Dubrovnik region

Dubrovnik region

Things to do - general

The Dubrovnik-Neretva County is the southernmost county in the Republic of Croatia. Territorially, it is organized into 22 local self-administration units, divided into 5 cities (Dubrovnik, Korčula, Ploče, Metković and Opuzen) and 17 municipalities (Blato, Dubrovnik coastal region, Janjina, Konavle, Kula Norinska, Lastovo, Lumbarda, Mljet, Orebić, Pojezerje, Slivno, Smokvica, Ston, Trpanj, Vela Luka, Zažablje and Župa Dubrovnik).

The centre of the county is the city of Dubrovnik. During its tumultuous history, many nations and maritime forces met and battled in this areas: the Byzantines, Saracens, Croats, Normans, Venetians, small princedoms and kingdoms and the Austro-Hungarian state, as well as the Roman-Germanic Empire, Osman, Hapsburg and Napoleonic empires. In the midst of these dividing lines, a small city such as Dubrovnik succeeded in using political skill to win a complete form of self-administration, such that it acted as an independent state, the Dubrovnik Republic, for centuries.

The specificity of the Dubrovnik-Neretva County is in its narrow and heterogeneous coastline, separated from the interior by a mountain range, and divided at Neum by the state border with Bosnia Herzegovina, while it has a natural connection to the interior and the northern Pannonic part of Croatia in the area of the Lower Neretva Valley. Thus, the territory of the county is comprised of two basic entities: the relatively narrow coastal area with its series of islands near the mainland and in the open sea (the most significant of which are the islands of Korčula, Mljet, Lastovo and those in the Elaphite archipelago), and the Lower Neretva Valley with its coastline.

Country Dubrovnik

Region in the southernmost part of Croatia

Population122.568 (2011.)
Area (km2)1.781

Culture and History

The City of Dubrovnik is under UNESCO protection. According to records, the area around Dubrovnik was first inhabited somewhere between 6000 and 2000 BC. The existence of the city was lost in the cloudy course of history, with legend and historical facts being meshed together. The lack of any preserved documents makes the whole pinpointing process harder, and the few historians that are researching this topic are left with the task to distinguish fact from fiction.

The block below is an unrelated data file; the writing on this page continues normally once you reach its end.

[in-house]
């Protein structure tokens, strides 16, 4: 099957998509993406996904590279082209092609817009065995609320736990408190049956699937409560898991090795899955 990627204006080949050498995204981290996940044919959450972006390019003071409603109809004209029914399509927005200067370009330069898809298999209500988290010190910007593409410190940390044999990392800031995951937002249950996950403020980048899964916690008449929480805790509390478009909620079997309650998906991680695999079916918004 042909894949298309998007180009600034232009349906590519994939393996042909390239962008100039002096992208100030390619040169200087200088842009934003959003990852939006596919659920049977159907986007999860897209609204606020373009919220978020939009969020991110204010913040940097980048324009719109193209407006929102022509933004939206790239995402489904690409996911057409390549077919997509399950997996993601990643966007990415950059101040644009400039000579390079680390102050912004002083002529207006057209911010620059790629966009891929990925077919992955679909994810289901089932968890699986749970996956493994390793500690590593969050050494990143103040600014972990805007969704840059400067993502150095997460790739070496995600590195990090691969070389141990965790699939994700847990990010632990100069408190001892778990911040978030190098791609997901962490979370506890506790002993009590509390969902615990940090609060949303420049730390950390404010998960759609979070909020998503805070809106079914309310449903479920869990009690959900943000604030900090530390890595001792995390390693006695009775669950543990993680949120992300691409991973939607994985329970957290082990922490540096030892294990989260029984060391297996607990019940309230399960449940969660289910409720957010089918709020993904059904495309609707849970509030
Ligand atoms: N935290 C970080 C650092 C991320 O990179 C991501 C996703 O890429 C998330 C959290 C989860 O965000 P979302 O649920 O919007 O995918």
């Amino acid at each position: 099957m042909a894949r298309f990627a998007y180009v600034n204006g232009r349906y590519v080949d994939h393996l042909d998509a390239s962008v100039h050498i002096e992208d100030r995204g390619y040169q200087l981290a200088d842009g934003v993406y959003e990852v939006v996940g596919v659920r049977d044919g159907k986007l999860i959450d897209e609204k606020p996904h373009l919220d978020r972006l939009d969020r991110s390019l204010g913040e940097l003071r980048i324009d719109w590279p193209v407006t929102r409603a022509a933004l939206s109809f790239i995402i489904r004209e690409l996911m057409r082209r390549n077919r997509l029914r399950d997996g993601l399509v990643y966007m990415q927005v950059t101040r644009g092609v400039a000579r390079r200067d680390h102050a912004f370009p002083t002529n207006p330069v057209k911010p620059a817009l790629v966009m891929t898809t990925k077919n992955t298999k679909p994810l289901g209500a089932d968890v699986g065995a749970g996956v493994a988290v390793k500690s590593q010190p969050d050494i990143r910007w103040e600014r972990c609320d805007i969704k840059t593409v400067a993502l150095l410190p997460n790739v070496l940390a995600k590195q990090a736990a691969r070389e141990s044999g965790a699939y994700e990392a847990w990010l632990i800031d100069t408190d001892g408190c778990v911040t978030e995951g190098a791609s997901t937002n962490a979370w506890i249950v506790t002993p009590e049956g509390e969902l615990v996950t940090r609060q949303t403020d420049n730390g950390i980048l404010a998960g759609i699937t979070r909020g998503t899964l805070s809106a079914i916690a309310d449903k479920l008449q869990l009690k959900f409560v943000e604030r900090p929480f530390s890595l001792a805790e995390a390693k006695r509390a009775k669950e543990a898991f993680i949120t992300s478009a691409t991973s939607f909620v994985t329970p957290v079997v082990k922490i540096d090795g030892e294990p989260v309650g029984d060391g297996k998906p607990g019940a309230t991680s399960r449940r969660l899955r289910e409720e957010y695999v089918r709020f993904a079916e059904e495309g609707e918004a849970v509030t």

What is certain is that Dubrovnik is an old city, persevering on its stony cliffs for at least 14 centuries. An even older city, Epidaurum, predates Dubrovnik, being located where the city of Cavtat now lies, about 18 kilometres southeast of Dubrovnik. At the time of its destruction it had endured for at least 10 to 12 centuries. Again, historians cannot be sure. Some believe that the Greeks founded the colony around 600BC. With the city destroyed, a number of its inhabitants fled to neighbouring regions (today's Župa Dubrovačka), where the fortified cities of Spilan and Gradac (Burnum) were inhabited, as well as the rocky islet of Laus, which became the first city core of old Dubrovnik.

The rapid settlement of Laus resulted in the development of a new city, today's Dubrovnik (in the 7th century) which would, on that small rocky area, grow deep roots and build a glorious and heroic history in the stormy centuries to follow. During the 7th century, the Slavic tribes, with Croats being one of the superior ones, had already set up permanent residences along the majority of the eastern Adriatic coast, with the exception of a few fortified Roman cities, which were becoming cut off from the rest of the empire in the wake of this rapid Slavic population. In comparison to the development of cities with a Roman population, a settlement was developing near Ragusium, at the foothills of Mount Srđ, which received the Croatian name Dubrovnik. The name came from the oak forests which even today are called "dubrave" today. During the 10th and 11th century, the sea strait between the two settlements became shallower due to alleviation, drying up completely at the end. When the two settlements, already joined together, were fortified and strengthened within the same city walls at the end of 12th century, the result was the Old Town of Dubrovnik, an urban centre preserved to the present day.


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